Tropical Storm Humberto makes an 'A' for Atlantic on satellite imagery

Sep 18, 2013
The MODIS instrument aboard NASA's Terra satellite took this visible image of Tropical Storm Humberto in the Atlantic Ocean on Sept. 17 at 13:55 UTC/9:55 a.m. EDT and the storm looked like the letter "A." Credit: NASA Goddard MODIS Rapid Response Team

When NASA's Terra satellite passed over Tropical Storm Humberto on Sept. 17, the MODIS instrument aboard took a picture of the storm and it resembled the letter "A" as it moves through the northeastern Atlantic Ocean.

The strongest band of thunderstorms appear in the eastern quadrant of the storm, and the northern and western quadrants also have clouds and showers, but a section of the southern quadrant appears cloud-free, causing Humberto to resemble a letter "A." Forecasters at the National Hurricane Center or NHC noted, however, that the low-level center has been very difficult to locate, in part due to clouds associated a nearby upper-level low that have been masking the lower cloud motions.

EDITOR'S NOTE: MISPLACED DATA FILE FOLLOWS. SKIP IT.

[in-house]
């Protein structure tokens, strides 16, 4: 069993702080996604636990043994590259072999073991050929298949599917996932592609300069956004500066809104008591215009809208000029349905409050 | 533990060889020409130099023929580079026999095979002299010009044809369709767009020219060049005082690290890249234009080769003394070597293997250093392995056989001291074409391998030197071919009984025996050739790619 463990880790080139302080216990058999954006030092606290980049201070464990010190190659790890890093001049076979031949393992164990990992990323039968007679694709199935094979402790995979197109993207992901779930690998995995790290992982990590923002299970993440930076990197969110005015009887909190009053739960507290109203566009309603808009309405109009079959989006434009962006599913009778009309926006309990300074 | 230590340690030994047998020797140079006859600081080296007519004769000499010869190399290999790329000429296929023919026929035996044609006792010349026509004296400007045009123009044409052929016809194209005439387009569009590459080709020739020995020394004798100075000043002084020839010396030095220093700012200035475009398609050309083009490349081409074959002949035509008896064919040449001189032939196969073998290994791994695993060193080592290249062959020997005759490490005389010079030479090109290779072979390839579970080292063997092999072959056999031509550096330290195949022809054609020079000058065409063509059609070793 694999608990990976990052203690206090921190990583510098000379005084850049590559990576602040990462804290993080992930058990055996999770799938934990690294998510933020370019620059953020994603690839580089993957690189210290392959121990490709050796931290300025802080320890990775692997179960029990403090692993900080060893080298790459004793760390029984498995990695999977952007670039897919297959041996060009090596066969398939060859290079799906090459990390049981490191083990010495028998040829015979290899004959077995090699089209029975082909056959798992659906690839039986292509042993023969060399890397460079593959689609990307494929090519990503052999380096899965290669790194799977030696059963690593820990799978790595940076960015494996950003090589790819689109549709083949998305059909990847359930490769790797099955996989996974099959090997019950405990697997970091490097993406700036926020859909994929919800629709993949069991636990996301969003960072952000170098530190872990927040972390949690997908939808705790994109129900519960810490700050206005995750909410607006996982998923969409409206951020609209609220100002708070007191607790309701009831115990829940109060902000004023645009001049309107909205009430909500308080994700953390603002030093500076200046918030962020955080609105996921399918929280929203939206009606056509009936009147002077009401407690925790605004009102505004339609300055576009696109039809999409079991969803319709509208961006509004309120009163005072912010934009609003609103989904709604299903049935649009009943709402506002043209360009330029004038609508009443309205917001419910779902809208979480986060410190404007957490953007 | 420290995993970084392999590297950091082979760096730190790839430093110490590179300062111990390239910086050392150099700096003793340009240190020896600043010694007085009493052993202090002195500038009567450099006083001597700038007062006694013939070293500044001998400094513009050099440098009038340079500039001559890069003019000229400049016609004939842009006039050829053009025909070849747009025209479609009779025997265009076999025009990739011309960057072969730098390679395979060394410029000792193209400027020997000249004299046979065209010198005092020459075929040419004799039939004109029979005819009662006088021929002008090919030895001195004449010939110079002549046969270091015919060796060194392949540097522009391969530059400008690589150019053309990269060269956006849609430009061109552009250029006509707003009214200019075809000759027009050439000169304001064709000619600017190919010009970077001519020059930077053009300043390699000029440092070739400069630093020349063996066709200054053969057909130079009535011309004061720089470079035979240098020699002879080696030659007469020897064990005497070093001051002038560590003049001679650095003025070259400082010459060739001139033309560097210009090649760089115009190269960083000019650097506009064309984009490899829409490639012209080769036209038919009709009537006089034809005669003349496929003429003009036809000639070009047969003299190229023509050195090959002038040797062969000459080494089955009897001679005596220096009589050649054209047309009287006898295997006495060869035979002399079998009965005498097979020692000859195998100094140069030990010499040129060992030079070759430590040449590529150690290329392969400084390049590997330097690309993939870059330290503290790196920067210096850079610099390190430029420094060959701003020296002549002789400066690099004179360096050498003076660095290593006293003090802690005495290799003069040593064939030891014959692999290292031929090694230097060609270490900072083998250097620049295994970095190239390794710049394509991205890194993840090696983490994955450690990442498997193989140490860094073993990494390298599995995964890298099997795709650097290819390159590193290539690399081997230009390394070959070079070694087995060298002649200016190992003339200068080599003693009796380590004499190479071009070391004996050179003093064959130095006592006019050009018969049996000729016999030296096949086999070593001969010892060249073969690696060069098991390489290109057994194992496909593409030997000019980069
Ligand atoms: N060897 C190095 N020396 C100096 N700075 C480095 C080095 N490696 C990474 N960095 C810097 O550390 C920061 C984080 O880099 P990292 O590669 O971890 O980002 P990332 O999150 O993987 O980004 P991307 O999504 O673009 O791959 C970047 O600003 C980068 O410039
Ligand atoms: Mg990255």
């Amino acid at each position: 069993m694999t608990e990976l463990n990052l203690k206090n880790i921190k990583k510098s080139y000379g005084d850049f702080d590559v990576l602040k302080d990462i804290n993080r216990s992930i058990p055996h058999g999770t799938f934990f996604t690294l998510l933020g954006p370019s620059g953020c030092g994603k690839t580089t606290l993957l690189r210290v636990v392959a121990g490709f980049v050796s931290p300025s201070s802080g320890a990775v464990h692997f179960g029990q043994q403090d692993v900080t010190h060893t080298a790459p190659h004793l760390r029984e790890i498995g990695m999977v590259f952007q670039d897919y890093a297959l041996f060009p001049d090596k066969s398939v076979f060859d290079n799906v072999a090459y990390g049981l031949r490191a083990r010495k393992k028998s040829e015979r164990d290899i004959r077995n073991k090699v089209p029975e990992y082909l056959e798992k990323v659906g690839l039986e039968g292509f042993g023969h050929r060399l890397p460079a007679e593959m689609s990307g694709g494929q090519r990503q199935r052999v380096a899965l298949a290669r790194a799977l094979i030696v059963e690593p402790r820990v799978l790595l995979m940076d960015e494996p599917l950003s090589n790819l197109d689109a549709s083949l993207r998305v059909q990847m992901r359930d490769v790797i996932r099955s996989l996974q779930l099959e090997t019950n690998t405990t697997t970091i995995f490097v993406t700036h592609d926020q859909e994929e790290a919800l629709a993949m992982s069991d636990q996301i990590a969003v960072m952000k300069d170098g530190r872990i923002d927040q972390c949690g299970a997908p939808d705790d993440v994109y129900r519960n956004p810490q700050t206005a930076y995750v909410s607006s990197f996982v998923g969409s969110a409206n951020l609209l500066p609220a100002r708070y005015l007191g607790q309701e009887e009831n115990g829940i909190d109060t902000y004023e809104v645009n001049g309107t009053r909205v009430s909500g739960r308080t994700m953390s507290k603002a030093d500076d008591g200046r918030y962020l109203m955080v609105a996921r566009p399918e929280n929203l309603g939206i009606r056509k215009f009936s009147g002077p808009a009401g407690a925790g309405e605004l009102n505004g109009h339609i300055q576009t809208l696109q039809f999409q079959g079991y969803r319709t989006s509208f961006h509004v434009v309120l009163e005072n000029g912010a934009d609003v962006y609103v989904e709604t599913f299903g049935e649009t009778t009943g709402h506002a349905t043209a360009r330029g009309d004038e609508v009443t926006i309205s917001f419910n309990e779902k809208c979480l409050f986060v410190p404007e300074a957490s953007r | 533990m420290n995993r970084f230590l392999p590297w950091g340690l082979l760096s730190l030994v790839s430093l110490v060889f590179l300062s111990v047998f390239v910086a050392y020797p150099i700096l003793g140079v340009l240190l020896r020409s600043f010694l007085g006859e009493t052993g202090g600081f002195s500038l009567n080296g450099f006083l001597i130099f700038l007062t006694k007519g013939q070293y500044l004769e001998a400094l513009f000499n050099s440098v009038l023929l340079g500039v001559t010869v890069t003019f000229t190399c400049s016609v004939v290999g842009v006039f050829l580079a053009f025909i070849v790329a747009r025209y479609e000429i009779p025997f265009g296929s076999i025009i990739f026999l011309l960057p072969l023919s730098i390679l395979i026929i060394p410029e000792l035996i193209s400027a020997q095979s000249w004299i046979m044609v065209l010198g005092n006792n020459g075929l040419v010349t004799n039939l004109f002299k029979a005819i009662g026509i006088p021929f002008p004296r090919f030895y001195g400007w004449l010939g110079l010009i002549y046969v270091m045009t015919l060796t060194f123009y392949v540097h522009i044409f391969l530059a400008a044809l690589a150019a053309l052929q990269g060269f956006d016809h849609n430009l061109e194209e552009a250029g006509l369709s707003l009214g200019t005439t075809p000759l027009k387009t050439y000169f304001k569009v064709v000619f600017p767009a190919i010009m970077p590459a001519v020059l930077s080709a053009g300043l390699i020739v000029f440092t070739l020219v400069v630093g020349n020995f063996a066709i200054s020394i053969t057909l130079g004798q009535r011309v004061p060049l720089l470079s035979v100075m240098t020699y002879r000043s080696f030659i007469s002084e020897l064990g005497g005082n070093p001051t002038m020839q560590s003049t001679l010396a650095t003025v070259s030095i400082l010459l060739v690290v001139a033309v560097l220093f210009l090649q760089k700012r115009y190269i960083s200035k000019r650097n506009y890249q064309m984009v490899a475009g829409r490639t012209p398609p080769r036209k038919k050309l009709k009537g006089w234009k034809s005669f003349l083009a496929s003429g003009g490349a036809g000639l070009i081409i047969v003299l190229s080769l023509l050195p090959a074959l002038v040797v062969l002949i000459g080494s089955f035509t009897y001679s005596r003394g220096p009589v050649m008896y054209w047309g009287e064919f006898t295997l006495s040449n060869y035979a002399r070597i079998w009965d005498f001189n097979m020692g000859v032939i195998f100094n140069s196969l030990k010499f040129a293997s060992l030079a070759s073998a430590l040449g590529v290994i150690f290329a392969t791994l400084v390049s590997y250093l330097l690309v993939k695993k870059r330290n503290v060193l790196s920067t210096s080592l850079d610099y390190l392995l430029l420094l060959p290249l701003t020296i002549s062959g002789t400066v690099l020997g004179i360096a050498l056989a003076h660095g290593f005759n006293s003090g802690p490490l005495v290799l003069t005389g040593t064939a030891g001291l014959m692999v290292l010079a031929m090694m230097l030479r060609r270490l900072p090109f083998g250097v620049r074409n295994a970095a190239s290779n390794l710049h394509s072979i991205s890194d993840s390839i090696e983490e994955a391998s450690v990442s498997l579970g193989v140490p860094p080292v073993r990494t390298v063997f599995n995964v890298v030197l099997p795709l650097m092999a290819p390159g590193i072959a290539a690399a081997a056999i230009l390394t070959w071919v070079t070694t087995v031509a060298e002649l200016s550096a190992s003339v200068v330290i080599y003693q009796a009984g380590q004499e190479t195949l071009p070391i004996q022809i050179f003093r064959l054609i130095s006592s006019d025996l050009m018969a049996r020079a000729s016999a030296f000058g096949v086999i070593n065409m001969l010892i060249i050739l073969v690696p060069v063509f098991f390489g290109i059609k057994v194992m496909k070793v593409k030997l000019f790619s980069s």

MODIS imagery is created by the MODIS Rapid Response Team at NASA's Goddard Space Flight Center in Greenbelt, Md.

At 5 a.m. EDT/0900 UTC Tropical Storm Humberto had near 40 mph/65 kph and some strengthening is possible during the next 48 hours, according to the National Hurricane Center. The center of Tropical Storm Humberto was located near latitude 31.4 north and longitude 43.7 west , about 1,050 miles/1,690 km west-southwest of the Azores Islands. Humberto is moving toward the north-northwest near 8 mph/13 kph and is expected to turn north then north-northeast over the next two days.

Explore further: NASA's Terra satellite spots Hurricane Humberto's cloud-filled eye

add to favorites email to friend print save as pdf

Related Stories

Recommended for you

NASA sees Tropical Storm Lowell's tough south side

2 hours ago

The south side of Tropical Storm Lowell appears to be its toughest side. That is, the side with the strongest thunderstorms, according to satellite imagery from NOAA's GOES-14 and NASA-NOAA's Suomi NPP satellites.

NASA sees Depression 12-E become Tropical Storm Lowell

Aug 19, 2014

In less than 24 hours after Tropical Depression 12-E was born in the eastern Pacific Ocean it strengthened into Tropical Storm Lowell. NOAA's GOES-West and NASA's Aqua satellite captured infrared images of ...

Why global warming is taking a break

Aug 19, 2014

The average temperature on Earth has barely risen over the past 16 years. ETH researchers have now found out why. And they believe that global warming is likely to continue again soon.

User comments : 0